Premier Mark McGowan says the number of people infected in WA has dropped to 88. (ABC News: James Carmody)
Just one new COVID-19 case in WA as Minister reveals first patients to get elective surgery
Western Australia has recorded no new cases of COVID-19 for the second time this week.
- There have been just two cases of coronavirus in WA since Sunday
- The Premier says it “shows what we’ve been doing has been working”
- There are 25 COVID-19 patients in WA hospitals, five in intensive care
Premier Mark McGowan said it meant WA had recorded just two cases of coronavirus in the past four days, with the state total remaining at 546.
“That is an exceptional result and I would like to pass my congratulations onto everyone across the community who has assisted in achieving that outcome,” he said.
The number of active cases of COVID-19 in WA has dropped to 88, with just eight of these in regional areas.
There are 25 coronavirus patients in WA hospitals, with the number in intensive care falling to five.
“These are all very encouraging numbers for Western Australia,” Mr McGowan said.
“But in particular a zero result again is just a great piece of news for our state and shows what we’ve been doing has been working.”
WA Health Minister Roger Cook said in regional WA, there were now no cases in the Great Southern, the Mid West, the Pilbara or the South West.
“The Goldfields has three remaining active cases, the Kimberley has four active cases, the Wheatbelt only has one active case remaining,” he said.
‘Slow start’ planned for elective surgery
Mr McGowan confirmed WA private and public hospitals would resume some elective surgery from Tuesday next week after a decision made by the National Cabinet on Monday.
He said the approach to resuming elective surgery would be cautious, deliberate and targeted to avoid “undoing all the hard work and the results” the state had achieved.
“The recommencement of elective surgery will be at about 25 per cent of the usual elective surgery capacity,” the Premier said.
“Which is a modest start, a slow start, but obviously we have the potential to ramp it up in the future.”
Mr McGowan said the 25 per cent rate would be reviewed after three weeks.
Mr Cook said about 3,000 procedures were deferred during the five-week period when surgeries were postponed.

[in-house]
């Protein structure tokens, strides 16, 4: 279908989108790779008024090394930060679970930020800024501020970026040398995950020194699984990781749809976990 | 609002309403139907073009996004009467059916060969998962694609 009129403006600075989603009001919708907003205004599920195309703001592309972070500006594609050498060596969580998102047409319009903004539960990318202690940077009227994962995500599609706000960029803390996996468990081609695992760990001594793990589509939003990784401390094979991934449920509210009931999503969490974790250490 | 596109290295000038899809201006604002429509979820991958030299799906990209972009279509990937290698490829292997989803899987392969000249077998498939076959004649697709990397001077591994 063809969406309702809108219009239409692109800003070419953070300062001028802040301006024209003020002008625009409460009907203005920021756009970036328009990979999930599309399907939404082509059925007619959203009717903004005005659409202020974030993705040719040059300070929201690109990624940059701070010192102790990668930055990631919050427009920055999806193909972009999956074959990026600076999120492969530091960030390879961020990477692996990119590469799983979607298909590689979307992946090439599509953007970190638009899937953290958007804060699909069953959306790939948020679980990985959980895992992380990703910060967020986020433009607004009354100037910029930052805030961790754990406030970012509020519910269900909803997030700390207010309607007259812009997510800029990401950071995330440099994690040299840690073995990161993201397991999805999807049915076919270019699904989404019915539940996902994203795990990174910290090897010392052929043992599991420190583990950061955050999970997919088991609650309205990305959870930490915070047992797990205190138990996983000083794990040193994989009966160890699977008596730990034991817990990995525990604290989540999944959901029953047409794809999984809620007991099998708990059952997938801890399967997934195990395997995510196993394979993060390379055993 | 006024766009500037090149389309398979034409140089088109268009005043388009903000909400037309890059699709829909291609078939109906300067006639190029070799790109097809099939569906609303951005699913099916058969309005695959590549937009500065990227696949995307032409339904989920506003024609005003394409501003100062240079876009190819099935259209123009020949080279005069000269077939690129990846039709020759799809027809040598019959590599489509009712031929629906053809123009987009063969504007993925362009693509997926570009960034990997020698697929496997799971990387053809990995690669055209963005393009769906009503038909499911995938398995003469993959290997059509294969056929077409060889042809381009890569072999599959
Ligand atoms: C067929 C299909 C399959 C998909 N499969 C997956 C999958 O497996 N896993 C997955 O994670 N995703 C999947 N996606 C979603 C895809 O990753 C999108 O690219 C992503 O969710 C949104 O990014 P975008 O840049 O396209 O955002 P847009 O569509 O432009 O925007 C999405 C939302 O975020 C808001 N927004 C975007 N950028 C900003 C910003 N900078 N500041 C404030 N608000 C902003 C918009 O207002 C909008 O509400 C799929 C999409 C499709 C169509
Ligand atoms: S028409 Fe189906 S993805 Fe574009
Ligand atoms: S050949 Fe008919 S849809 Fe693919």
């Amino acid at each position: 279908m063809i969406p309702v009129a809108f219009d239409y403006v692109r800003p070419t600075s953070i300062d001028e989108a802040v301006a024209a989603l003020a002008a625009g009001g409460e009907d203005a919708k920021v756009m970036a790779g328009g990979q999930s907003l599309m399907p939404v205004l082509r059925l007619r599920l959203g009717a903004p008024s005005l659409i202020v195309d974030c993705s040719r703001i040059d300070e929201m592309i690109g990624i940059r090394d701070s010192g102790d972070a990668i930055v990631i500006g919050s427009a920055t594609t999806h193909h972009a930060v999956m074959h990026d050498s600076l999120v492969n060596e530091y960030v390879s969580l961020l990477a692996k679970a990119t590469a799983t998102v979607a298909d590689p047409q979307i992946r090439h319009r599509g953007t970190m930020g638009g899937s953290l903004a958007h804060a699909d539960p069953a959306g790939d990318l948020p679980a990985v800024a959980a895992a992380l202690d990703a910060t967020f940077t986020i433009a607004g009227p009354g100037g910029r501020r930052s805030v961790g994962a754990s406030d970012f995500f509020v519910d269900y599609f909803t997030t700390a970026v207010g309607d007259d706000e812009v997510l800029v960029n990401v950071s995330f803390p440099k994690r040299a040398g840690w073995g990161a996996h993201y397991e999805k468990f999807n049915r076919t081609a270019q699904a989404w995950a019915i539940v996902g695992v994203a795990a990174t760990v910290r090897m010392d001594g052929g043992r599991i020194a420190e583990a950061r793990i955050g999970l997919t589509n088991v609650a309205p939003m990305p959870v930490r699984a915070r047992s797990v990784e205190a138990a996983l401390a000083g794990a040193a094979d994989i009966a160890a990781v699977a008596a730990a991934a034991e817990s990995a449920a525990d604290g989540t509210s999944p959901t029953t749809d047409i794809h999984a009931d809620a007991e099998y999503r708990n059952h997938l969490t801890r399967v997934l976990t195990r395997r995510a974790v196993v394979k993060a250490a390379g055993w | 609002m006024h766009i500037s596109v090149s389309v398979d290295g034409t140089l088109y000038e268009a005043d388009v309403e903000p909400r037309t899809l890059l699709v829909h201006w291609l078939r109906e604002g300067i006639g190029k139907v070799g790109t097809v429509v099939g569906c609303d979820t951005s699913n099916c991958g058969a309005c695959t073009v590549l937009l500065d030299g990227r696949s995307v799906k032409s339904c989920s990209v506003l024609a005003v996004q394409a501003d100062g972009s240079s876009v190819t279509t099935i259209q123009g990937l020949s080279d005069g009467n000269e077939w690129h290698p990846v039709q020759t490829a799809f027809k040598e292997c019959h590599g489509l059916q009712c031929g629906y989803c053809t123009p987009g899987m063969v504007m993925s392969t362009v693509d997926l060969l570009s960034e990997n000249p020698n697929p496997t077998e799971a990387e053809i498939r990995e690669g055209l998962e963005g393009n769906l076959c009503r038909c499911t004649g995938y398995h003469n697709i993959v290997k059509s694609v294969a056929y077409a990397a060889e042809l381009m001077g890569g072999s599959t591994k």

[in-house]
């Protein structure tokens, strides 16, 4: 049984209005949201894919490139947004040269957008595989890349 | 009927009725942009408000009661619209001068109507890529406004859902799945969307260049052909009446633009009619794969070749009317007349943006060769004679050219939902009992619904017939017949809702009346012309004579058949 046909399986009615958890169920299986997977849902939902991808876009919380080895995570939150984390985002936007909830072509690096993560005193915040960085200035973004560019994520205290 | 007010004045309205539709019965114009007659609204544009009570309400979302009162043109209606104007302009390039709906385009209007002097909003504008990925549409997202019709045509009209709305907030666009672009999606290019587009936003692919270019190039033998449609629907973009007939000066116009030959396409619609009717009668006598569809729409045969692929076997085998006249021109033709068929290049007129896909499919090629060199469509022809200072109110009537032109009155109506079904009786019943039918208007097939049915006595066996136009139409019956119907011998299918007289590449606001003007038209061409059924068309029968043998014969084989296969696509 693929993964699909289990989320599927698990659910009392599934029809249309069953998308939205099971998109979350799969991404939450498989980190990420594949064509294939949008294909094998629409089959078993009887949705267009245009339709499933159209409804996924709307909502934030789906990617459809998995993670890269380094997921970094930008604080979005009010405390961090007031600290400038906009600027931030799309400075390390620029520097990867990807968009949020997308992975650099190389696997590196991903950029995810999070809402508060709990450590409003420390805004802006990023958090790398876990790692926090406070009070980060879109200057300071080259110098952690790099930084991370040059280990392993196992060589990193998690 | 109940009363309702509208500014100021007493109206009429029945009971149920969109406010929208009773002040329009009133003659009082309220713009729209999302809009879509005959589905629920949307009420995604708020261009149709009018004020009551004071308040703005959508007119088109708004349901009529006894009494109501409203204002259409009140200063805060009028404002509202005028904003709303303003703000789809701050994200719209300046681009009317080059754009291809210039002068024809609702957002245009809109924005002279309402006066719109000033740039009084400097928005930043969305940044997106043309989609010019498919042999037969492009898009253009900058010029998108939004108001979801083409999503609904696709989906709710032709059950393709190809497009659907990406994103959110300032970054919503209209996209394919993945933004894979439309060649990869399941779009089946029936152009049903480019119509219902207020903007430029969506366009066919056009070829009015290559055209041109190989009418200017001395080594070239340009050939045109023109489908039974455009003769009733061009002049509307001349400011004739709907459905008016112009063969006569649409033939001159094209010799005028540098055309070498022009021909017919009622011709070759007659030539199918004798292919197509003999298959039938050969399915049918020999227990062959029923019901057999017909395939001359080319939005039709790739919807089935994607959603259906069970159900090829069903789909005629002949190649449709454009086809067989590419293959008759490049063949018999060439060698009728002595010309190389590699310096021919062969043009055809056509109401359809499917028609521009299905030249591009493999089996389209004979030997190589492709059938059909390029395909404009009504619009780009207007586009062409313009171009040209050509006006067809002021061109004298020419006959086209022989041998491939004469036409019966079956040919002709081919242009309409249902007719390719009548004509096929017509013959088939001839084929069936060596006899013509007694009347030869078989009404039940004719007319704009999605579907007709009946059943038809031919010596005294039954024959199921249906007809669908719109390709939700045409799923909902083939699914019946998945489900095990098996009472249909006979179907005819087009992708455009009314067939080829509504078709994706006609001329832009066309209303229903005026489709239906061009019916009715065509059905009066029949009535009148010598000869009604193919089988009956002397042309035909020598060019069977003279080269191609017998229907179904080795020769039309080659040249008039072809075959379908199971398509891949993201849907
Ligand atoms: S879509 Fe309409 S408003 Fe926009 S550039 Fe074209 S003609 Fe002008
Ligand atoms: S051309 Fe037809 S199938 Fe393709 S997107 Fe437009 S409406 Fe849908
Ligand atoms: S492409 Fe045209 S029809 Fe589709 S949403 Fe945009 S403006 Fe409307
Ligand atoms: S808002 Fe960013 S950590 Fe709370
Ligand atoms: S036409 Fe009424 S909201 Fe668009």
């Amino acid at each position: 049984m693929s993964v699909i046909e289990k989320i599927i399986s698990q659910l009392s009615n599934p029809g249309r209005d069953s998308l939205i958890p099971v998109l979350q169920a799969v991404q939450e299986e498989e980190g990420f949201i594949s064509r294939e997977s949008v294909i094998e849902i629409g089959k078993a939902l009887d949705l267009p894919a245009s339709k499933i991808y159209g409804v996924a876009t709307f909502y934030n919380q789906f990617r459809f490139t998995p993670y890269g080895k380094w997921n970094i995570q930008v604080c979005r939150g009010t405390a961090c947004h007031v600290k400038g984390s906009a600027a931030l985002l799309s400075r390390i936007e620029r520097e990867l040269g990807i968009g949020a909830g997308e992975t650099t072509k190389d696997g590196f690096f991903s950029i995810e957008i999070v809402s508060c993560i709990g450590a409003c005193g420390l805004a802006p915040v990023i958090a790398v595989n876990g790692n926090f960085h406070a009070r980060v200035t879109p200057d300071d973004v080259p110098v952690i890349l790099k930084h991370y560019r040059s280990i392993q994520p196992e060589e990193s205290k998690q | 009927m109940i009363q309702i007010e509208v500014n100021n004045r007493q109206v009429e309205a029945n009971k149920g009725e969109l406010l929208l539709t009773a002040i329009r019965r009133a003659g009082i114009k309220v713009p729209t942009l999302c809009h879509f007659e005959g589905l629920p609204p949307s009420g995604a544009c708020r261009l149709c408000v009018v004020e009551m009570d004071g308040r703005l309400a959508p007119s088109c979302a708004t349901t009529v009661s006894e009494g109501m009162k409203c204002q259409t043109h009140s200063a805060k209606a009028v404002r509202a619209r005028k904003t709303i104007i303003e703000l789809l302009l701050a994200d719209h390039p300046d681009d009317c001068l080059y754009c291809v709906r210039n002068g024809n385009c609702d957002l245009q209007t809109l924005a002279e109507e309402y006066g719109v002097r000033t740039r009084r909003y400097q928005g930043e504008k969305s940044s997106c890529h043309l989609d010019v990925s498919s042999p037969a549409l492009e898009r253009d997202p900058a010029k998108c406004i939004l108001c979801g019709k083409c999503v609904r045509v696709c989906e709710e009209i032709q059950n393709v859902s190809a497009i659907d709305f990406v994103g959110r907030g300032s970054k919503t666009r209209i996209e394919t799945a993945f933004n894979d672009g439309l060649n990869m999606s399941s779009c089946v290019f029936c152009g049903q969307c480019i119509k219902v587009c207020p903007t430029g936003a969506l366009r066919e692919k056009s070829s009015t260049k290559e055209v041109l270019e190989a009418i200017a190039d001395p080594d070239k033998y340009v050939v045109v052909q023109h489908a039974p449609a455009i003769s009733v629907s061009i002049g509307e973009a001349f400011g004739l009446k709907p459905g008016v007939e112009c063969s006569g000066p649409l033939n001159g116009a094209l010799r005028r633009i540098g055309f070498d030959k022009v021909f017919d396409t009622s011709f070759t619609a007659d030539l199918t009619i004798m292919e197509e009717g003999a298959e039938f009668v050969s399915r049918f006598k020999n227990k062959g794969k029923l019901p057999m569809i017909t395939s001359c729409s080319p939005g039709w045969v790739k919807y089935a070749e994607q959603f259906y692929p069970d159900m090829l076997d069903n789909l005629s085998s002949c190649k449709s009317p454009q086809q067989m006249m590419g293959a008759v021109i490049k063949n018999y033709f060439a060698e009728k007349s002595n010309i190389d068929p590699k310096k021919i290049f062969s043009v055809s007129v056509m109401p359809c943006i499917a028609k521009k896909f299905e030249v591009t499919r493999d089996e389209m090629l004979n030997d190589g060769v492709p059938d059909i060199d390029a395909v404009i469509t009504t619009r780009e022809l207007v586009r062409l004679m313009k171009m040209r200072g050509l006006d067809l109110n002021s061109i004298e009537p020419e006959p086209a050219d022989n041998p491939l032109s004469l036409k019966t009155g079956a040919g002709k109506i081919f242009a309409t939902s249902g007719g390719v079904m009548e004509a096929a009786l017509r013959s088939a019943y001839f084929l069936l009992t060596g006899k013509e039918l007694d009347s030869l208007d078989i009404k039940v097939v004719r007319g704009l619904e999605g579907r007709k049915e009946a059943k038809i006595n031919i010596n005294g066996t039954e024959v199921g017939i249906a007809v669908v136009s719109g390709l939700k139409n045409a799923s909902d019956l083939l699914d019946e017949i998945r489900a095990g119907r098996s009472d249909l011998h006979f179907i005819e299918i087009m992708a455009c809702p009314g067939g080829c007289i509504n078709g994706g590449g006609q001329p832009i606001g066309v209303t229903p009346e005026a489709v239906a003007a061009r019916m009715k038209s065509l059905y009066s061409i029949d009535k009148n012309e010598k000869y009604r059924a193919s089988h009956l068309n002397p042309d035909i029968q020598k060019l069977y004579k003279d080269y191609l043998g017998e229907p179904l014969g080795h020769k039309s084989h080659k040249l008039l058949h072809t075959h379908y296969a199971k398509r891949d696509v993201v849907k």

He said starting on Tuesday, about 330 patients would initially receive the operations they had been waiting for and hospitals would only be booked two weeks in advance.
“By the end of May, almost 1,700 patients will have had their surgery or procedure completed,” Mr Cook said.
“Hospitals will give priority to cancelled cases and specialities within the highest number of over boundary cases.
“This includes gastroenterology, plastic surgery, urology, orthopaedics, general surgery and ear, nose and throat operations.
“Breast screening services and some dental services are also recommencing.”
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Mr Cook said the backlog would be hard to clear, acknowledging that resuming 25 per cent of elective surgeries was “treading water at best”.
He said a significant factor allowing the surgeries to go ahead had been the state’s ability to secure personal protective equipment (PPE) resources.
The stocks of surgical masks had increased from 300,000 to 1.5 million and there had also been major increases in the supply of safety glasses and swabs.
“We will continue to closely monitor the impact of the elective surgery resumption … to ensure that it does not compromise our supplies of PPE or our preparedness for COVID-19 cases in the coming months,” he said.
He warned the appropriate use of PPE by clinicians was vital, saying “overuse” could possibly curtail future elective surgery.
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